Nature photography is a wide genre that encompasses various styles and types of photography – and while you can set off into the wilderness to see what you find, choosing a niche can allow you to spend less looking for a subject and more time honing your photography skills.
For example, do you have a passion for the sea? Then, perhaps you’d like to perfect the art of underwater photography. Or maybe you’re a thrill seeker interested in chasing and capturing images of storms.
To get inspired, why not take a look at last year’s best wildlife photographs from National Geographic? And for some tips on capturing nature’s best angles, you can read this blog post from Expert Photography.
13. Event photography
Event photography involves taking photographs at events like birthday parties, weddings, business conventions, and music festivals. Being able to move around a function relatively unseen and document candid moments is a valuable skill, so once you’ve learned it, you could turn it into a profitable side hustle or career.
As well as the obvious moments – such as the vows at a wedding – a successful event photographer will always be on the lookout for smaller, equally memorable scenes: a bridesmaid fixing the flower girl’s hair or the fathers of the happy couple chatting over a beer.
One of the most exciting aspects of event photography is that it allows you to explore many aspects of the craft. For example, sometimes you’ll need to be a fly on the wall, capturing candid snaps, while other times you’ll need to arrange multiple people in a large portrait. Plus, it means you’ll get to attend exciting events!
For some advice on getting started with event photography, check out these handy tips from Expert Photography.
14. Landscape photography
The promise of the perfect landscape shot entices amateur and professional shutterbugs worldwide. But capturing the daunting majesty of a truly spectacular vista can be trickier than you might think.
Landscape photography is a great test of your composition skills, as you’ll need to move your camera skillfully to make the most of the different natural shapes on offer: a jagged mountain peak, an opalescent lake, or a thick bed of fluffy pines, for example. It’s the perfect type of photography to combine with long walks or cycle rides.
For some tips on capturing the perfect landscape shot, why not take a look at this article from Adobe?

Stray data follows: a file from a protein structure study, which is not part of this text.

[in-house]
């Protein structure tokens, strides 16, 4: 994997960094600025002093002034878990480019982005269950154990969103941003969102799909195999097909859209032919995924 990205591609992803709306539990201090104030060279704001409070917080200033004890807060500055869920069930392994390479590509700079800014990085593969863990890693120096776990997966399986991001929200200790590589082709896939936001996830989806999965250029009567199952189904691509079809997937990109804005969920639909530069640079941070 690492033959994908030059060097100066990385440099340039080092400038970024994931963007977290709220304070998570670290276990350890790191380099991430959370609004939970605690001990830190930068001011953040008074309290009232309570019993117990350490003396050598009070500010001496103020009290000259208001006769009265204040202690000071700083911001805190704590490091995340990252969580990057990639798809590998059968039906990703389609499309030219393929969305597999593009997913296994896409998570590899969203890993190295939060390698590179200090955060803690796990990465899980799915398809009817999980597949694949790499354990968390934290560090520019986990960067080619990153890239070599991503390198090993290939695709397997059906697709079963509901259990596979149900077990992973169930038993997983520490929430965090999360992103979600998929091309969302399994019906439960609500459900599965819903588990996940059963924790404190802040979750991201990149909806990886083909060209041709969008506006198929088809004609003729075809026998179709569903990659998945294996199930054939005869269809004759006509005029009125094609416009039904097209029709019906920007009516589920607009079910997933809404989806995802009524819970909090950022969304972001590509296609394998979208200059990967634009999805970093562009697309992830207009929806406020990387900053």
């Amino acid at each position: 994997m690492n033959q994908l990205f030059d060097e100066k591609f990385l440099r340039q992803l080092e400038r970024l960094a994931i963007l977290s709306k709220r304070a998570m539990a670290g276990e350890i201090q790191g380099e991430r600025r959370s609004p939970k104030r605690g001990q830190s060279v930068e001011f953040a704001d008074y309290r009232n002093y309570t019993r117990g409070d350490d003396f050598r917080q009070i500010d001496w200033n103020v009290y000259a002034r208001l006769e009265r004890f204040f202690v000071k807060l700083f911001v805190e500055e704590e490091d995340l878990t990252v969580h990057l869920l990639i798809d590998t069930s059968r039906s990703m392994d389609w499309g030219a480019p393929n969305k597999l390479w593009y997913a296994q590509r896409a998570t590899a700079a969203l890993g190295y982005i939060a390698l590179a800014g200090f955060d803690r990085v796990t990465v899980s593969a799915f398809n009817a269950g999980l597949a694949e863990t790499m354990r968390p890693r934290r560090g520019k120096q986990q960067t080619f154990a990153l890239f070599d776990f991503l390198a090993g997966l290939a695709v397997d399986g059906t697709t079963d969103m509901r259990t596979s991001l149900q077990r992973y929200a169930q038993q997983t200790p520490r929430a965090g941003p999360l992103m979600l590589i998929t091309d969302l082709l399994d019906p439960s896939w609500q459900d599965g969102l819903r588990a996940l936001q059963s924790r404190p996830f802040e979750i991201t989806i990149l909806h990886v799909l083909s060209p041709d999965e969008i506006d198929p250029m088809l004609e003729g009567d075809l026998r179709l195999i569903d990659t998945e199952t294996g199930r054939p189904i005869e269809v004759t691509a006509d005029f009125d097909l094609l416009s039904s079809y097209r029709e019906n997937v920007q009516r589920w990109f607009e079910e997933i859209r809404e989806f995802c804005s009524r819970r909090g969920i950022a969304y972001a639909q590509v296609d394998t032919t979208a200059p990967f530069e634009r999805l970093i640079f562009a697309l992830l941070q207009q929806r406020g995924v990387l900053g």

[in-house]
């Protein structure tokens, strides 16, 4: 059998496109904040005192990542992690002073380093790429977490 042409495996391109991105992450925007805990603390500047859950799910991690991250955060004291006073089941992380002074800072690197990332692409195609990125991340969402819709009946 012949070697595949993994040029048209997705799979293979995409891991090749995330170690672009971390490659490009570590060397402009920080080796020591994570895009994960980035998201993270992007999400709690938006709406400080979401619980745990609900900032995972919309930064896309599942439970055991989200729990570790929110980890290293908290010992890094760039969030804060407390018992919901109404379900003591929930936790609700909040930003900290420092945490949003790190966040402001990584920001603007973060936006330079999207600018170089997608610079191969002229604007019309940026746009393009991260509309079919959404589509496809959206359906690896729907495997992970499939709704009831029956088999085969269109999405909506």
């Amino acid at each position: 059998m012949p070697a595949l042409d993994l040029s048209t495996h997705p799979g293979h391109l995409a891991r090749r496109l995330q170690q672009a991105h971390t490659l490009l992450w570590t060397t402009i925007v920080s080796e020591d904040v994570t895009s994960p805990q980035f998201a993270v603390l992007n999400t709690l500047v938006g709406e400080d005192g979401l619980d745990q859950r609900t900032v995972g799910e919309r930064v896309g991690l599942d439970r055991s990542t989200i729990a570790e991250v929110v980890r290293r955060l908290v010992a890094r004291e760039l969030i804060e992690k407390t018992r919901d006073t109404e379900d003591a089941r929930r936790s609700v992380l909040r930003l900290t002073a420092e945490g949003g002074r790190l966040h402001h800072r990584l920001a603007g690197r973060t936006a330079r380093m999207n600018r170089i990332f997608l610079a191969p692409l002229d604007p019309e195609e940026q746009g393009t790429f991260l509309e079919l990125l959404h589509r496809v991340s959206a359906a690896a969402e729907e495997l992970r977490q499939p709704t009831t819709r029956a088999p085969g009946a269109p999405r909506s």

15. Macro photography
Some technologies (like telescopes) can allow photographers to peek into worlds far beyond our reach, while others can help us see those hidden right under our noses. With the help of special lenses, macro photographers bring to life the tiny beauties that are all around us by taking close-ups of small subjects.
To master macro photography, you’ll need to invest in a macro lens. These have a shallow field of depth, which means they can focus with great clarity on tiny objects while leaving the backgrounds blurry.
Mastering macro photography opens up a whole new world of possibilities. Perhaps you’ll want to create abstract pictures by zooming in on the strange, difficult-to-see textures of everyday items. Or maybe you want to bring the world of insects in your garden to life as a nature photographer.
For some tips on becoming a macro photography maestro – including some advice on lenses – why not read this article from Adobe?
16. Drone photography
Have you ever taken a photo and thought, ‘Hm, if only I could get higher’ or ‘This would look great if I could get closer’? Perspective is one of the key tenets of photography – and while finding the right one can make the difference between a mediocre picture and a spectacular one, it’s often easier said than done.
However, the invention of drones has helped photographers access never-before-seen perspectives. A drone can allow you to take your photography to new heights: snapping aerial shots, accessing a whole host of new angles, getting close to subjects that are tricky to reach, and taking photos of timid wildlife without disturbance.
But learning to fly a drone is a skill in itself, and you’ll have to familiarise yourself with all the rules and regulations surrounding them – for example, you can’t fly over 120m or near an airport. This article from Canva will give you a good introduction to the craft of drone photography.
From creating thought-provoking, abstract pieces of fine art to immortalising someone’s special day, there are plenty of different styles and genres of photography to master.
While it can be helpful to pick one of these to focus on when you’re starting out, it’s important to remember that you can try as many as you like. Finding your own voice and artistic style can often mean experimenting with various types of photography, taking aspects of each to build something that feels right.
For more photography tips, check out our articles: A beginner’s guide to photography and How to take better photos with your phone. And, for a more in-depth learning approach, why not take one of the comprehensive courses available through our website?
Do you have a favourite type of photography? If so, what is it? We’d love to hear from you in the comments below.